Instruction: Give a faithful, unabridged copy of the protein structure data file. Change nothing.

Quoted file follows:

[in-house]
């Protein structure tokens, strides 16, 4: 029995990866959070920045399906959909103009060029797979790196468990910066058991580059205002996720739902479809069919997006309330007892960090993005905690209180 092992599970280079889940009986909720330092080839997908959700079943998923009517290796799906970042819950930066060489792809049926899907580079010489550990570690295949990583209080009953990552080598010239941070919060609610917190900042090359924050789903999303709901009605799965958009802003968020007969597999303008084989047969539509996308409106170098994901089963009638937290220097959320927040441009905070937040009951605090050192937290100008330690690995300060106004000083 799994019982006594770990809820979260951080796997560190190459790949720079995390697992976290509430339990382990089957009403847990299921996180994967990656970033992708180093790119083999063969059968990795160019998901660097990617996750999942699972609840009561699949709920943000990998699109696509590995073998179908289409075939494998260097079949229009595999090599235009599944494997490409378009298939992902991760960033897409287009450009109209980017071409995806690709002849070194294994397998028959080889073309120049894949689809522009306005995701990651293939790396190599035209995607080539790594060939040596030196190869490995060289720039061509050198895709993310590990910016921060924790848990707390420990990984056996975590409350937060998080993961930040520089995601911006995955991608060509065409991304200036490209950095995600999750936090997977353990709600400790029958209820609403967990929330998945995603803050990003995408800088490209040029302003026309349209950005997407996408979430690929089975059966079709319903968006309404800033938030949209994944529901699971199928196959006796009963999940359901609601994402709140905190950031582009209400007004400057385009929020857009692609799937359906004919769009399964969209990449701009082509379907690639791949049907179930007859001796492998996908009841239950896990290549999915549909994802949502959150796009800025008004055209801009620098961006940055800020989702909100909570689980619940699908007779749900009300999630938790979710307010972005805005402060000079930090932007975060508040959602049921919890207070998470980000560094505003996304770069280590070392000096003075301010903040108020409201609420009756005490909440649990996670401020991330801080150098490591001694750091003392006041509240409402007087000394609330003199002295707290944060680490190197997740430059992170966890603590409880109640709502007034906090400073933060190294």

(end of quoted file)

[in-house]
């Protein structure tokens, strides 16, 4: 029995990866959070920045399906959909103009060029797979790196468990910066058991580059205002996720739902479809069919997006309330007892960090993005905690209180 092992599970280079889940009986909720330092080839997908959700079943998923009517290796799906970042819950930066060489792809049926899907580079010489550990570690295949990583209080009953990552080598010239941070919060609610917190900042090359924050789903999303709901009605799965958009802003968020007969597999303008084989047969539509996308409106170098994901089963009638937290220097959320927040441009905070937040009951605090050192937290100008330690690995300060106004000083 799994019982006594770990809820979260951080796997560190190459790949720079995390697992976290509430339990382990089957009403847990299921996180994967990656970033992708180093790119083999063969059968990795160019998901660097990617996750999942699972609840009561699949709920943000990998699109696509590995073998179908289409075939494998260097079949229009595999090599235009599944494997490409378009298939992902991760960033897409287009450009109209980017071409995806690709002849070194294994397998028959080889073309120049894949689809522009306005995701990651293939790396190599035209995607080539790594060939040596030196190869490995060289720039061509050198895709993310590990910016921060924790848990707390420990990984056996975590409350937060998080993961930040520089995601911006995955991608060509065409991304200036490209950095995600999750936090997977353990709600400790029958209820609403967990929330998945995603803050990003995408800088490209040029302003026309349209950005997407996408979430690929089975059966079709319903968006309404800033938030949209994944529901699971199928196959006796009963999940359901609601994402709140905190950031582009209400007004400057385009929020857009692609799937359906004919769009399964969209990449701009082509379907690639791949049907179930007859001796492998996908009841239950896990290549999915549909994802949502959150796009800025008004055209801009620098961006940055800020989702909100909570689980619940699908007779749900009300999630938790979710307010972005805005402060000079930090932007975060508040959602049921919890207070998470980000560094505003996304770069280590070392000096003075301010903040108020409201609420009756005490909440649990996670401020991330801080150098490591001694750091003392006041509240409402007087000394609330003199002295707290944060680490190197997740430059992170966890603590409880109640709502007034906090400073933060190294």